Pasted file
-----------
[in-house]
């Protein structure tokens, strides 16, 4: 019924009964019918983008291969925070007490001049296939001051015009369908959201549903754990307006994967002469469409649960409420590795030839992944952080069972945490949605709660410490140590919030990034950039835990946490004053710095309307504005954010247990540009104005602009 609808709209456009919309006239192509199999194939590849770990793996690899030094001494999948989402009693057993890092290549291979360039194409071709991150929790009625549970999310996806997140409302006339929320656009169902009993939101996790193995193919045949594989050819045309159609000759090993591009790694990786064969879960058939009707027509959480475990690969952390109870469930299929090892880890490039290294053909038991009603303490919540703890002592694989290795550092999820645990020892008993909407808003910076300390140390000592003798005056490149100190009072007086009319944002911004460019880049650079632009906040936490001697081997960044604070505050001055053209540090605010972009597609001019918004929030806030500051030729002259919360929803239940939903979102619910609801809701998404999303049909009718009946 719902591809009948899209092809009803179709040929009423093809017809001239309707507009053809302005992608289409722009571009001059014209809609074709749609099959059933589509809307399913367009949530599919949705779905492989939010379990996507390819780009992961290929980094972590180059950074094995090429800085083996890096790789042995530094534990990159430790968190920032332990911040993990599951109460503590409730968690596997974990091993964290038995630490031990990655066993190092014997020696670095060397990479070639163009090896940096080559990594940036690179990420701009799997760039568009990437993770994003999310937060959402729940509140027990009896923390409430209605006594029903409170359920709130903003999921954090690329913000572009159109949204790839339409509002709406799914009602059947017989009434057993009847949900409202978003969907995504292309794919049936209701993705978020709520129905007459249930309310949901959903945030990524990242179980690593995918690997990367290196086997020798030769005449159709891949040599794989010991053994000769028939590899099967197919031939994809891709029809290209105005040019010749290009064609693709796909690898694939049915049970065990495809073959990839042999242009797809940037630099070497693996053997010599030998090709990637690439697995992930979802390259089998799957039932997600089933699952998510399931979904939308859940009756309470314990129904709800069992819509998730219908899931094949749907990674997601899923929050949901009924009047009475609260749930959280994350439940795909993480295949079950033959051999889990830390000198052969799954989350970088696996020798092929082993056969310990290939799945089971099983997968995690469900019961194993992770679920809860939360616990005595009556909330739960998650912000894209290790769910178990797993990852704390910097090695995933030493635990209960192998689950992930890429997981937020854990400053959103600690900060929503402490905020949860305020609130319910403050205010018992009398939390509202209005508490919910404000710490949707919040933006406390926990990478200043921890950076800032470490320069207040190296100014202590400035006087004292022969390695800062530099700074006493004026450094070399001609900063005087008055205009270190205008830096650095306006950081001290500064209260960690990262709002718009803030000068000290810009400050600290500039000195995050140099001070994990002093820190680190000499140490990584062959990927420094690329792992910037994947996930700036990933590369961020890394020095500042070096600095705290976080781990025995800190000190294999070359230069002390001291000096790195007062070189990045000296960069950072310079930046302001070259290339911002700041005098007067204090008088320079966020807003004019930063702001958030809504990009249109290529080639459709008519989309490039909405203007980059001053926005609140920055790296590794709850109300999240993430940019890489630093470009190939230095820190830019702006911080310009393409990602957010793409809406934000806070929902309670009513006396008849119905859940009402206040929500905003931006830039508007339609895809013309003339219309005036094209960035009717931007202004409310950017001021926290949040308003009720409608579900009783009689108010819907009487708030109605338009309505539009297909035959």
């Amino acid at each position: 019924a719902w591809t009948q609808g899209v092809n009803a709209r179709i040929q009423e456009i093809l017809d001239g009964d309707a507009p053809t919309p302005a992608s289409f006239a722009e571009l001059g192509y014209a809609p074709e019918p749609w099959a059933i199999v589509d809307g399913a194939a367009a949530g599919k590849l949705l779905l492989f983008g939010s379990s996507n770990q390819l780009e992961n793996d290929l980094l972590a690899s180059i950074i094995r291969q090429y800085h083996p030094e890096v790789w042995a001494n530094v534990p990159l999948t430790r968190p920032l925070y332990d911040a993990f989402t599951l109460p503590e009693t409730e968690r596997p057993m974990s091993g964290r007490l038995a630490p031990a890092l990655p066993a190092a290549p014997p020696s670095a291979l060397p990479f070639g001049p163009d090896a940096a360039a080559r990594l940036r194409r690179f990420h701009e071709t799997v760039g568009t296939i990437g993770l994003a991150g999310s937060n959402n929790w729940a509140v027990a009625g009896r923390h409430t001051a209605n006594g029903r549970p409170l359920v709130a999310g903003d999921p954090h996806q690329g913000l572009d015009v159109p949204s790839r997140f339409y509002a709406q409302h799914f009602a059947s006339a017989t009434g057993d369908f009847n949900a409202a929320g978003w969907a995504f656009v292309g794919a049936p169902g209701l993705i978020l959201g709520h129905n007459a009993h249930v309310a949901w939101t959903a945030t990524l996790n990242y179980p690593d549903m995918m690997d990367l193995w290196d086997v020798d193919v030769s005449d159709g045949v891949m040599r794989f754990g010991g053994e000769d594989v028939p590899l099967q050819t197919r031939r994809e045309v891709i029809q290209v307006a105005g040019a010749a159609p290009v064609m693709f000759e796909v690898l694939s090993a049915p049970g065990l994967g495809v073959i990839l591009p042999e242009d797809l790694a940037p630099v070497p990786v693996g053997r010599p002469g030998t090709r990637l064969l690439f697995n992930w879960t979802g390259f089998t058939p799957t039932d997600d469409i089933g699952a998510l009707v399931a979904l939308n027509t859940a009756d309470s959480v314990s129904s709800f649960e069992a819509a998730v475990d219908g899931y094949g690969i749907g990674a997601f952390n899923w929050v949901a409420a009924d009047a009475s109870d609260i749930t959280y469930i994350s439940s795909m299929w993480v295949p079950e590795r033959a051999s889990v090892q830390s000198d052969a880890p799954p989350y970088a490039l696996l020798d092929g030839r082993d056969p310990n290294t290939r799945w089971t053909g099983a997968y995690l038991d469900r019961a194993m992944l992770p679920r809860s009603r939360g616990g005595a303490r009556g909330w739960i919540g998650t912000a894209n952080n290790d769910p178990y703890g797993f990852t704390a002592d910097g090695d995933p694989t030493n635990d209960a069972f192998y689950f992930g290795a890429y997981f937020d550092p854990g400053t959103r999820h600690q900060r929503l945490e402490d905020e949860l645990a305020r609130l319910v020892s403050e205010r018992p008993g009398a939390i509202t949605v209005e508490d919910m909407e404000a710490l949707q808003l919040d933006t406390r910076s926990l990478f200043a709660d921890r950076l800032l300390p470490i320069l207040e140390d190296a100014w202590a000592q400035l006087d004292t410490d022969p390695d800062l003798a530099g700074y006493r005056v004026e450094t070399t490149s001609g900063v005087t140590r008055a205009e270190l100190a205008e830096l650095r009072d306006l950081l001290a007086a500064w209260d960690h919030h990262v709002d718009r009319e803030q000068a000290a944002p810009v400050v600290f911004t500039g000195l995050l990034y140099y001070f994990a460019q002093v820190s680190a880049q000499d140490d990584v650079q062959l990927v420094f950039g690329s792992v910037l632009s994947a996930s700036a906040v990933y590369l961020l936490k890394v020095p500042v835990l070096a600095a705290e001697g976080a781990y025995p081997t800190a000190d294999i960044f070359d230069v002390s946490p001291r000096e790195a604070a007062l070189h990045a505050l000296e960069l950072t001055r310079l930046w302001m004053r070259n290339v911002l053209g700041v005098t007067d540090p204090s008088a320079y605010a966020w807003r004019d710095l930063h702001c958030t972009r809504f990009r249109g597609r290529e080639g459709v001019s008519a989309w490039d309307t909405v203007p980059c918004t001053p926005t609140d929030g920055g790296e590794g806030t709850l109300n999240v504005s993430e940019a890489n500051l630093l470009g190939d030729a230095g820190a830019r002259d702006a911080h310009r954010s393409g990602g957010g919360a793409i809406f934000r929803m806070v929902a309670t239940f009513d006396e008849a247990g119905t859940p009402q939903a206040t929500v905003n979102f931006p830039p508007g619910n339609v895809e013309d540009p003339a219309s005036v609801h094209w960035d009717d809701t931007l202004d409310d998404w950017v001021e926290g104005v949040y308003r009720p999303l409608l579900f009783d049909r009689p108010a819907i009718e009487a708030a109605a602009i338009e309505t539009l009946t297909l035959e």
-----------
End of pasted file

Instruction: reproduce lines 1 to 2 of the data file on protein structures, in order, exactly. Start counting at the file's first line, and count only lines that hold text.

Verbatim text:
[in-house]
């Protein structure tokens, strides 16, 4: 019924009964019918983008291969925070007490001049296939001051015009369908959201549903754990307006994967002469469409649960409420590795030839992944952080069972945490949605709660410490140590919030990034950039835990946490004053710095309307504005954010247990540009104005602009 609808709209456009919309006239192509199999194939590849770990793996690899030094001494999948989402009693057993890092290549291979360039194409071709991150929790009625549970999310996806997140409302006339929320656009169902009993939101996790193995193919045949594989050819045309159609000759090993591009790694990786064969879960058939009707027509959480475990690969952390109870469930299929090892880890490039290294053909038991009603303490919540703890002592694989290795550092999820645990020892008993909407808003910076300390140390000592003798005056490149100190009072007086009319944002911004460019880049650079632009906040936490001697081997960044604070505050001055053209540090605010972009597609001019918004929030806030500051030729002259919360929803239940939903979102619910609801809701998404999303049909009718009946 719902591809009948899209092809009803179709040929009423093809017809001239309707507009053809302005992608289409722009571009001059014209809609074709749609099959059933589509809307399913367009949530599919949705779905492989939010379990996507390819780009992961290929980094972590180059950074094995090429800085083996890096790789042995530094534990990159430790968190920032332990911040993990599951109460503590409730968690596997974990091993964290038995630490031990990655066993190092014997020696670095060397990479070639163009090896940096080559990594940036690179990420701009799997760039568009990437993770994003999310937060959402729940509140027990009896923390409430209605006594029903409170359920709130903003999921954090690329913000572009159109949204790839339409509002709406799914009602059947017989009434057993009847949900409202978003969907995504292309794919049936209701993705978020709520129905007459249930309310949901959903945030990524990242179980690593995918690997990367290196086997020798030769005449159709891949040599794989010991053994000769028939590899099967197919031939994809891709029809290209105005040019010749290009064609693709796909690898694939049915049970065990495809073959990839042999242009797809940037630099070497693996053997010599030998090709990637690439697995992930979802390259089998799957039932997600089933699952998510399931979904939308859940009756309470314990129904709800069992819509998730219908899931094949749907990674997601899923929050949901009924009047009475609260749930959280994350439940795909993480295949079950033959051999889990830390000198052969799954989350970088696996020798092929082993056969310990290939799945089971099983997968995690469900019961194993992770679920809860939360616990005595009556909330739960998650912000894209290790769910178990797993990852704390910097090695995933030493635990209960192998689950992930890429997981937020854990400053959103600690900060929503402490905020949860305020609130319910403050205010018992009398939390509202209005508490919910404000710490949707919040933006406390926990990478200043921890950076800032470490320069207040190296100014202590400035006087004292022969390695800062530099700074006493004026450094070399001609900063005087008055205009270190205008830096650095306006950081001290500064209260960690990262709002718009803030000068000290810009400050600290500039000195995050140099001070994990002093820190680190000499140490990584062959990927420094690329792992910037994947996930700036990933590369961020890394020095500042070096600095705290976080781990025995800190000190294999070359230069002390001291000096790195007062070189990045000296960069950072310079930046302001070259290339911002700041005098007067204090008088320079966020807003004019930063702001958030809504990009249109290529080639459709008519989309490039909405203007980059001053926005609140920055790296590794709850109300999240993430940019890489630093470009190939230095820190830019702006911080310009393409990602957010793409809406934000806070929902309670009513006396008849119905859940009402206040929500905003931006830039508007339609895809013309003339219309005036094209960035009717931007202004409310950017001021926290949040308003009720409608579900009783009689108010819907009487708030109605338009309505539009297909035959």